It was an out-of-this-world experience for pupils at a Sheffield school the day an astronaut came to call.
Captain Alan Bean – only the fourth man to walk on the moon – was a very special guest at Broomhill’s Birkdale School.
The NASA veteran, now aged 81, gave a much-anticipated talk to students about his amazing experiences in outer space.
School spokeswoman Anne Oliver said: “The pupils were enthralled by Alan’s description of his moon walk and he took them on a wonderful journey, all the way from liftoff, into space and then back to earth with him.”
Captain Bean made his first space flight as lunar module pilot on Apollo 12, the second mission to land on the moon in November 1969.
He became the fourth person to walk on the moon at the age of 37.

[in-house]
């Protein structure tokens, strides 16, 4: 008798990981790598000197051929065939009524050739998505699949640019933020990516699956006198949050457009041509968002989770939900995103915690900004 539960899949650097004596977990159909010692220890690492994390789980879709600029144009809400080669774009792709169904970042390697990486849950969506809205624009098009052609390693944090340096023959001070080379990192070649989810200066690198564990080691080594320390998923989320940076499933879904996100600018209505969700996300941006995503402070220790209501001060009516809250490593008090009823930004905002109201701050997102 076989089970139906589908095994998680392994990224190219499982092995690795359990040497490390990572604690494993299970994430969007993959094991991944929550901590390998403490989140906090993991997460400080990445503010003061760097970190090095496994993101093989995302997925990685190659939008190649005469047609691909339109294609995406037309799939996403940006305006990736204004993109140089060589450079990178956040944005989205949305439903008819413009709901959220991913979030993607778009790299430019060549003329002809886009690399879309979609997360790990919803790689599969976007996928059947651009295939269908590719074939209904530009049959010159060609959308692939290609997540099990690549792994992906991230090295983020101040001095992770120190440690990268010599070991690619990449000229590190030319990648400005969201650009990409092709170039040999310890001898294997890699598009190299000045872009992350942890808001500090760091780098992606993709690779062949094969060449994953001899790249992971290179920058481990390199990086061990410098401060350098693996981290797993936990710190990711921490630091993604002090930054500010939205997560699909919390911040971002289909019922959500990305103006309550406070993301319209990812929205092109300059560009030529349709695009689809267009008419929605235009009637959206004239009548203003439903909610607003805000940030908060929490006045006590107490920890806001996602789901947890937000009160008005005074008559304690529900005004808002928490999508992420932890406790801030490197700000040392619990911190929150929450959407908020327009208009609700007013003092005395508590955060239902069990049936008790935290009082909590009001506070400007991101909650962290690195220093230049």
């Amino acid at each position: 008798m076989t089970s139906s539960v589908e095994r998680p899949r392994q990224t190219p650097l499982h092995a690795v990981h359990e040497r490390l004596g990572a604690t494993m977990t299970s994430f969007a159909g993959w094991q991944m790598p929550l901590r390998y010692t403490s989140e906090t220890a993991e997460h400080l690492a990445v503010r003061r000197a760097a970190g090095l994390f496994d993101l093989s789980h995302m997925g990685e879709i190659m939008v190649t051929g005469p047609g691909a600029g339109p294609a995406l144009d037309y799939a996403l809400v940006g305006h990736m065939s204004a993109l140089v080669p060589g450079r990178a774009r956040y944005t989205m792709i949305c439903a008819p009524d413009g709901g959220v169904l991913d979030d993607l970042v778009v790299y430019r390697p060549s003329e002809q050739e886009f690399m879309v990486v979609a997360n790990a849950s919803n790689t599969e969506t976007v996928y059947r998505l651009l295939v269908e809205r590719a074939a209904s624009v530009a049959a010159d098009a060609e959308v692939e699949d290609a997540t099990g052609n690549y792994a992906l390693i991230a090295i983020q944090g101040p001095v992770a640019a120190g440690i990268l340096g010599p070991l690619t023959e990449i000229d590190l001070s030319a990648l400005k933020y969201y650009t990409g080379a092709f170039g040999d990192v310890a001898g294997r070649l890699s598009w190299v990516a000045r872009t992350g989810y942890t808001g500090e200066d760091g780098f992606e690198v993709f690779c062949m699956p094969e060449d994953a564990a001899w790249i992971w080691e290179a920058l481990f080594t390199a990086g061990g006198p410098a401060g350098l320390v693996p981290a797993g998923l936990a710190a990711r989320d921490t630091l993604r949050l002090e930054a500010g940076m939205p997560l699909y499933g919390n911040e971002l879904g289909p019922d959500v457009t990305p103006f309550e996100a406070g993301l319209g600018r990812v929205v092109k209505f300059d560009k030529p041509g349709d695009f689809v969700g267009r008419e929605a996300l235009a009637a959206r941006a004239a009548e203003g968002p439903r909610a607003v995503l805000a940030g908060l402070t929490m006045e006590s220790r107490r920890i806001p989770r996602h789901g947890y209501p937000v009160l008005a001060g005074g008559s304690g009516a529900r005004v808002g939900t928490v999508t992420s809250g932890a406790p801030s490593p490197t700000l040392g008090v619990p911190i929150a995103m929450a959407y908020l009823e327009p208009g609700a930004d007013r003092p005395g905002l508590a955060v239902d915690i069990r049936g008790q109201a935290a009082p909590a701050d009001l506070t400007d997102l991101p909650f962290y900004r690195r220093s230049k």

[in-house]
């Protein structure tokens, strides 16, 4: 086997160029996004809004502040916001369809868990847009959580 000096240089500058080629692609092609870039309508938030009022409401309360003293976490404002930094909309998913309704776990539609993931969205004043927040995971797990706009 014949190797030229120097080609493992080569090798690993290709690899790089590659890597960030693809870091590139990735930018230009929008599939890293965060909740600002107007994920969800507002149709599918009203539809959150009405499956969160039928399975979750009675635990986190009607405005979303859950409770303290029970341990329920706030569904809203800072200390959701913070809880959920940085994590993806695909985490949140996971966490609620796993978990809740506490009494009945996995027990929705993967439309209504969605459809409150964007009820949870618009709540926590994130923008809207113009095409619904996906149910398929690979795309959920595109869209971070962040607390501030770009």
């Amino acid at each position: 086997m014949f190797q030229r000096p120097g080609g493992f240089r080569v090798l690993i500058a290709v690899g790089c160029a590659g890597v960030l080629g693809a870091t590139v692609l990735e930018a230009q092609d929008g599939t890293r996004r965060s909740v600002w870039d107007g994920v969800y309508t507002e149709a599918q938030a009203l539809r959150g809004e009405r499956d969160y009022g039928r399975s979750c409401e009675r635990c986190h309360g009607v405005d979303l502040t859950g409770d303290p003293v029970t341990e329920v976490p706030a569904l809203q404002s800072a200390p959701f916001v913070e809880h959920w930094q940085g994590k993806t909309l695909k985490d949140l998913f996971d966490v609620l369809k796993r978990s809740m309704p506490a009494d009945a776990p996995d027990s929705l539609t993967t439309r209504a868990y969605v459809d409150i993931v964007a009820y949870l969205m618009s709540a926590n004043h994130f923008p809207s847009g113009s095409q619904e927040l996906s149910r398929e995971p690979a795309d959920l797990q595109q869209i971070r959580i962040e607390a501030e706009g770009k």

With his co-pilot Captain Pete Conrad, Alan landed in the Ocean of Storms after a flight of 250,000 miles.
They explored the lunar surface, deployed several experiments and installed the first nuclear-powered generator station on the moon to provide their spacecraft’s power source.
Captain Bean made his second and final flight into space on the Skylab 3 mission in 1973, the second manned mission to the space station.
Anne said: “Alan explained how it had always been his ambition to be a pilot which led him to be selected by NASA. He described some of the training, including how he became a geologist to identify the rocks required for research purposes.
“He left his audience with this message: ‘Keep working hard towards your goal. Be the best that you can be. No-one ever expected that I would fly to the moon but I worked hard to achieve it!’
“This was an amazing opportunity and honour for all to listen to a man with such a unique experience and clear perspective on what earth has to offer humans, having been to the moon himself and seeing our planet from afar.”